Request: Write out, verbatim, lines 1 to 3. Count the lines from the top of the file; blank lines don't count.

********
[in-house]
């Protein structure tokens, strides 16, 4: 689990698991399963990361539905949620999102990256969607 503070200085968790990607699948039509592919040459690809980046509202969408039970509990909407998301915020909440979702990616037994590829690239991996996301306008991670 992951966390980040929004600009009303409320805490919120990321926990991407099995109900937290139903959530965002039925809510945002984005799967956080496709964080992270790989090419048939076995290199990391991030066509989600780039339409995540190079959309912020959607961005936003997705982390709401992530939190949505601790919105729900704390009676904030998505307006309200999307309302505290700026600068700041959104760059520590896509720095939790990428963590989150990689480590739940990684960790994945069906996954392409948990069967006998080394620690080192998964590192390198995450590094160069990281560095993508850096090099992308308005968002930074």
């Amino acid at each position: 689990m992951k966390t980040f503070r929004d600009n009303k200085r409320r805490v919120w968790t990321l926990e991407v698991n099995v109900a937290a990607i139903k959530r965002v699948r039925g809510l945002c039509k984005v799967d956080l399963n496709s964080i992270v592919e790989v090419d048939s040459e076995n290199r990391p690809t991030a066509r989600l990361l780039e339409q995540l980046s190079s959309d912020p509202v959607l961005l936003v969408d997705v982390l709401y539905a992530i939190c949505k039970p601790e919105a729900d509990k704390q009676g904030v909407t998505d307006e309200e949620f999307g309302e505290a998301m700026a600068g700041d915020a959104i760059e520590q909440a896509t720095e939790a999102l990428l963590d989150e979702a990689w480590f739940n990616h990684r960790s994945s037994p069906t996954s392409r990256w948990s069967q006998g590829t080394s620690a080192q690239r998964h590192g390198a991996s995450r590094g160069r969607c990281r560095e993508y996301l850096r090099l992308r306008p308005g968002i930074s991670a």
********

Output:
[in-house]
């Protein structure tokens, strides 16, 4: 689990698991399963990361539905949620999102990256969607 503070200085968790990607699948039509592919040459690809980046509202969408039970509990909407998301915020909440979702990616037994590829690239991996996301306008991670 992951966390980040929004600009009303409320805490919120990321926990991407099995109900937290139903959530965002039925809510945002984005799967956080496709964080992270790989090419048939076995290199990391991030066509989600780039339409995540190079959309912020959607961005936003997705982390709401992530939190949505601790919105729900704390009676904030998505307006309200999307309302505290700026600068700041959104760059520590896509720095939790990428963590989150990689480590739940990684960790994945069906996954392409948990069967006998080394620690080192998964590192390198995450590094160069990281560095993508850096090099992308308005968002930074």
């Amino acid at each position: 689990m992951k966390t980040f503070r929004d600009n009303k200085r409320r805490v919120w968790t990321l926990e991407v698991n099995v109900a937290a990607i139903k959530r965002v699948r039925g809510l945002c039509k984005v799967d956080l399963n496709s964080i992270v592919e790989v090419d048939s040459e076995n290199r990391p690809t991030a066509r989600l990361l780039e339409q995540l980046s190079s959309d912020p509202v959607l961005l936003v969408d997705v982390l709401y539905a992530i939190c949505k039970p601790e919105a729900d509990k704390q009676g904030v909407t998505d307006e309200e949620f999307g309302e505290a998301m700026a600068g700041d915020a959104i760059e520590q909440a896509t720095e939790a999102l990428l963590d989150e979702a990689w480590f739940n990616h990684r960790s994945s037994p069906t996954s392409r990256w948990s069967q006998g590829t080394s620690a080192q690239r998964h590192g390198a991996s995450r590094g160069r969607c990281r560095e993508y996301l850096r090099l992308r306008p308005g968002i930074s991670a």